Shez Chung Blake debuted in Poets Versus last September in our event Poets vs Gender Inequality. Shez’s poetry is emotive and piercing, with imaginative commentary that skilfully makes the reader encounter a new, albeit overpowering, understanding of the world. We are proud to have Shez as the host of our next event in partnership with UN Women’s Safe Spaces Now initiative. In the run-up to our next event, Poets vs Sexual Harassment on 23 March 2020 at The Poetry Society, we decided to sit down in an interview with Shez and discuss poetry and social progress.
Tell us a little bit about yourself.
Always a tricky question for me. To label myself, I’m a thirty-something mother, teacher, poet living in London. My poetry often journals the journey of becoming able to sit comfortably in each of those titles. It’s definitely an ongoing journey.
How did your poetry career begin and what topics do you engage with in your poetry?
Poetry has been a good friend since childhood, but it was only during an abusive relationship that I rekindled the friendship so to speak. I started sharing some of my poems with close friends and they confided that they could identify themselves in the words. Poetry connects. We were able to discuss experiences previously taboo, dressed in shame or guilt. Being so open in my poetry was liberating. It really brought home the power of poetry. With the encouragement of friends, I started to submit my poetry to publishers and events.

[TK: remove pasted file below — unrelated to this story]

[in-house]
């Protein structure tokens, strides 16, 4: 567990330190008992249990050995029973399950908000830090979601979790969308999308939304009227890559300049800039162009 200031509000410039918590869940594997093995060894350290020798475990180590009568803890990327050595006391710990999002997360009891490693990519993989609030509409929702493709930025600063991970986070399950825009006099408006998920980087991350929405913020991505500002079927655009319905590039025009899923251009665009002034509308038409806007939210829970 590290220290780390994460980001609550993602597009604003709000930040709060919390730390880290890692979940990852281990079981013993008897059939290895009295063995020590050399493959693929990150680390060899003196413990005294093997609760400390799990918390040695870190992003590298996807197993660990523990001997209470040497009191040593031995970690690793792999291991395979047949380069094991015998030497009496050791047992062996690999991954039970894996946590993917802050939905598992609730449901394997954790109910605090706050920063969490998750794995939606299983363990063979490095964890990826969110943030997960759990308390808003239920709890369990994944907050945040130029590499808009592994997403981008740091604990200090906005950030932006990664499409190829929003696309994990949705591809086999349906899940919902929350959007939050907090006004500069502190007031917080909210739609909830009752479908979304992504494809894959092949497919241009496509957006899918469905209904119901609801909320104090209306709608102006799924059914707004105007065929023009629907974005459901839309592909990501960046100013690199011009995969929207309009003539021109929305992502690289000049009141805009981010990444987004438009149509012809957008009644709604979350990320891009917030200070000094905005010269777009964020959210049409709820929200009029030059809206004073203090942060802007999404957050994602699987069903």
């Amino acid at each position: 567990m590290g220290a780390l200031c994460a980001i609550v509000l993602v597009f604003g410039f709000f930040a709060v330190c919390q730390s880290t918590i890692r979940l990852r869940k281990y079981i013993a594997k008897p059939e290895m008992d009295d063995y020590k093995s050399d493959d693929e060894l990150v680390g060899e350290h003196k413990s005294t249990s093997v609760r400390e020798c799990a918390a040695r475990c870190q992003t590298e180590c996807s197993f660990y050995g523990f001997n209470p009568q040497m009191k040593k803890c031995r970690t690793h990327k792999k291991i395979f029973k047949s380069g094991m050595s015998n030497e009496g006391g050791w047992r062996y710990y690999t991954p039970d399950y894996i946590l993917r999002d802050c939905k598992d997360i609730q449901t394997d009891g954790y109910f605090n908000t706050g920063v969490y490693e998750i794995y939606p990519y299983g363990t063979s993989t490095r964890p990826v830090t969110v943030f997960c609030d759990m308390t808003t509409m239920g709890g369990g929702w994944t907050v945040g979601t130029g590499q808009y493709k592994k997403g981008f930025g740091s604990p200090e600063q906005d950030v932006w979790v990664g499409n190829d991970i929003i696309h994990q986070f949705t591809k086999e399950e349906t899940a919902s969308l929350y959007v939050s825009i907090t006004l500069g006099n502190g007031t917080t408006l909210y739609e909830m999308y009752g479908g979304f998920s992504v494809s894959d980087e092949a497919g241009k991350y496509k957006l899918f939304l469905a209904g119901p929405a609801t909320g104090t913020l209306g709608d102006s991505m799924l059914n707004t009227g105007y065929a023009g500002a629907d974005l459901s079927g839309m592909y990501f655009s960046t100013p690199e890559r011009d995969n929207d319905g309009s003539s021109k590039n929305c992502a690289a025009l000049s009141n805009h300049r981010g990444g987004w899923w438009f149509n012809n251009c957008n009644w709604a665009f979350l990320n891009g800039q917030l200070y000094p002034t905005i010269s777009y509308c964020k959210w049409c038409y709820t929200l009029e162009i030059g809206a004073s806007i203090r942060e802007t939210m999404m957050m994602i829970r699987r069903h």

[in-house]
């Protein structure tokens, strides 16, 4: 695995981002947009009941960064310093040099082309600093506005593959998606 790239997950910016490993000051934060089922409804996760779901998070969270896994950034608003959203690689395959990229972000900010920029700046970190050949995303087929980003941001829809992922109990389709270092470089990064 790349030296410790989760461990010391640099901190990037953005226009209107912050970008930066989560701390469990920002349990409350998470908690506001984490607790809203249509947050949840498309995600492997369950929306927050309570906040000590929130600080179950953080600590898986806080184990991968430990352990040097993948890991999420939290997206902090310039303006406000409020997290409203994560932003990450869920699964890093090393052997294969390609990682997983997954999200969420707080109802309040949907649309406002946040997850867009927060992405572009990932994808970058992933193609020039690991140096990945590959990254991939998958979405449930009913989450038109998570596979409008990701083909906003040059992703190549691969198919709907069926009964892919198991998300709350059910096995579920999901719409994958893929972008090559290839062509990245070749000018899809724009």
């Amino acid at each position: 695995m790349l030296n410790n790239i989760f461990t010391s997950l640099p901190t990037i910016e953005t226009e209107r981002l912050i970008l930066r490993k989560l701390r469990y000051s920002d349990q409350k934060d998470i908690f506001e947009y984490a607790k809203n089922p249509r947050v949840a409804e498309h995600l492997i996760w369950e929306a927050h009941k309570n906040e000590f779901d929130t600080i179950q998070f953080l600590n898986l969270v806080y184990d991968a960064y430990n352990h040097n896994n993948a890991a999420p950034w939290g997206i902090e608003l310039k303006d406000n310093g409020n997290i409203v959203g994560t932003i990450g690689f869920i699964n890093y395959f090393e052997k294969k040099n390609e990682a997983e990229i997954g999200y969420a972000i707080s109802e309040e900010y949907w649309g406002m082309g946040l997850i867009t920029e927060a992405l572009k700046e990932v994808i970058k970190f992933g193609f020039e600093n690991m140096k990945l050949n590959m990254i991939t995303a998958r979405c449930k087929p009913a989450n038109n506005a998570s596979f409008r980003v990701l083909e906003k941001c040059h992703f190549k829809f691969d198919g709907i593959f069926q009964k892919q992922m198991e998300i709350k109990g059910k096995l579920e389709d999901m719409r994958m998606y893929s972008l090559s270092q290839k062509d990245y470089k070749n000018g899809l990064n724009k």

What do you think poetry platforms and poets can do to tackle sexual harassment?
We all have to start with ourselves first! Ask ourselves, what programmes do we have? How do I contribute to the toxic masculinity in society? Am I using my voice and platform bravely and honestly?
As poets we have the power to make connections through our words and empower people to take action. We must make each word count.
You are a very diverse writer. We understand you are working on a play. Tell us a little bit more about that.
Motivation for both my poetry collection and the play I’m currently working on is to shine a light on the dark moments of emotional and psychological abuse in relationships. Often the abuse begins behind closed doors, making it difficult to see the warning signs and the chance of early escape.
Fantastic steps have been made in the discussion around domestic violence, but we still have so much further to go in identifying the insidious nature of psychological abuse.
At least 2-3 women each week are murdered in the UK by their ex or current partner. That’s a statistic we all have a responsibility to change. Through words, through art, through action.
To support poetry and gender equality, and to see Shez perform, book your place now for our next event, Poets vs Sexual Harassment, 23 March 2020, 6.30pm at The Poetry Café. Click here to book your space.